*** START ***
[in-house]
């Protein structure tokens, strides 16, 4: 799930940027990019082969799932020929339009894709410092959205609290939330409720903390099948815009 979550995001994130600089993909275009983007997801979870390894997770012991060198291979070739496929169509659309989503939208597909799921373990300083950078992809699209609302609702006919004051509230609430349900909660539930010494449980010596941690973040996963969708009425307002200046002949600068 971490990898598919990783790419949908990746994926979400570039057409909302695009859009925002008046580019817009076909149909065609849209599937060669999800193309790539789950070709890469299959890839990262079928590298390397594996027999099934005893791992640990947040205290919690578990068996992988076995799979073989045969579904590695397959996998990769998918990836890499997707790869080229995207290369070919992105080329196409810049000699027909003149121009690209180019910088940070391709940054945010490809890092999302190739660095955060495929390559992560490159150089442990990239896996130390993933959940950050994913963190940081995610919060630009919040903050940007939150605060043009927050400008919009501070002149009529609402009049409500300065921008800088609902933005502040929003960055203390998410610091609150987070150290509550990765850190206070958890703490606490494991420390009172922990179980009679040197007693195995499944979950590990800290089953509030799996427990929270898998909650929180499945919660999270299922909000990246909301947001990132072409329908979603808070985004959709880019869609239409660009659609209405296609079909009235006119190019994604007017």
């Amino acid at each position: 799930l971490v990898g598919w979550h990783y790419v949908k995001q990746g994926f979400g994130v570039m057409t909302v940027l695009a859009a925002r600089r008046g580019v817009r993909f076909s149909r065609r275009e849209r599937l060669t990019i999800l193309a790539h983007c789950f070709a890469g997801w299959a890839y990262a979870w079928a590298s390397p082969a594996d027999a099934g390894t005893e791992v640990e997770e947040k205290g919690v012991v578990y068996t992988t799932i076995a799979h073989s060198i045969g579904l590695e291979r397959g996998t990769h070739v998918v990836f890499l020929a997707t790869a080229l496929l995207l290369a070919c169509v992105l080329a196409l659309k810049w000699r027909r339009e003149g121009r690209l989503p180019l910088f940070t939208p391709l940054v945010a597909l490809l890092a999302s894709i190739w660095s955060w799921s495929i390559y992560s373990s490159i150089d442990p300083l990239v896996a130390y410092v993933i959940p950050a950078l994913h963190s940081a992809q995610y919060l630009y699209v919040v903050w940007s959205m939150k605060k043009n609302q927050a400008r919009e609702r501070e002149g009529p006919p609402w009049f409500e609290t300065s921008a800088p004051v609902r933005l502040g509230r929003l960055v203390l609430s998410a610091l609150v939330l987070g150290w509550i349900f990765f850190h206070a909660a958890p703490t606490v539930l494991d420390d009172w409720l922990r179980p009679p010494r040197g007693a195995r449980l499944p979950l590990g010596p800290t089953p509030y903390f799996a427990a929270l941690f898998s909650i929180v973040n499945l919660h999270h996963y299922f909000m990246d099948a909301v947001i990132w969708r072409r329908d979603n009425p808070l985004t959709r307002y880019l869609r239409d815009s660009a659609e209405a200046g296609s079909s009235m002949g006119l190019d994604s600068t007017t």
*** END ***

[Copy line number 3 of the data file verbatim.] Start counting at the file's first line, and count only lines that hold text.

């Amino acid at each position: 799930l971490v990898g598919w979550h990783y790419v949908k995001q990746g994926f979400g994130v570039m057409t909302v940027l695009a859009a925002r600089r008046g580019v817009r993909f076909s149909r065609r275009e849209r599937l060669t990019i999800l193309a790539h983007c789950f070709a890469g997801w299959a890839y990262a979870w079928a590298s390397p082969a594996d027999a099934g390894t005893e791992v640990e997770e947040k205290g919690v012991v578990y068996t992988t799932i076995a799979h073989s060198i045969g579904l590695e291979r397959g996998t990769h070739v998918v990836f890499l020929a997707t790869a080229l496929l995207l290369a070919c169509v992105l080329a196409l659309k810049w000699r027909r339009e003149g121009r690209l989503p180019l910088f940070t939208p391709l940054v945010a597909l490809l890092a999302s894709i190739w660095s955060w799921s495929i390559y992560s373990s490159i150089d442990p300083l990239v896996a130390y410092v993933i959940p950050a950078l994913h963190s940081a992809q995610y919060l630009y699209v919040v903050w940007s959205m939150k605060k043009n609302q927050a400008r919009e609702r501070e002149g009529p006919p609402w009049f409500e609290t300065s921008a800088p004051v609902r933005l502040g509230r929003l960055v203390l609430s998410a610091l609150v939330l987070g150290w509550i349900f990765f850190h206070a909660a958890p703490t606490v539930l494991d420390d009172w409720l922990r179980p009679p010494r040197g007693a195995r449980l499944p979950l590990g010596p800290t089953p509030y903390f799996a427990a929270l941690f898998s909650i929180v973040n499945l919660h999270h996963y299922f909000m990246d099948a909301v947001i990132w969708r072409r329908d979603n009425p808070l985004t959709r307002y880019l869609r239409d815009s660009a659609e209405a200046g296609s079909s009235m002949g006119l190019d994604s600068t007017t």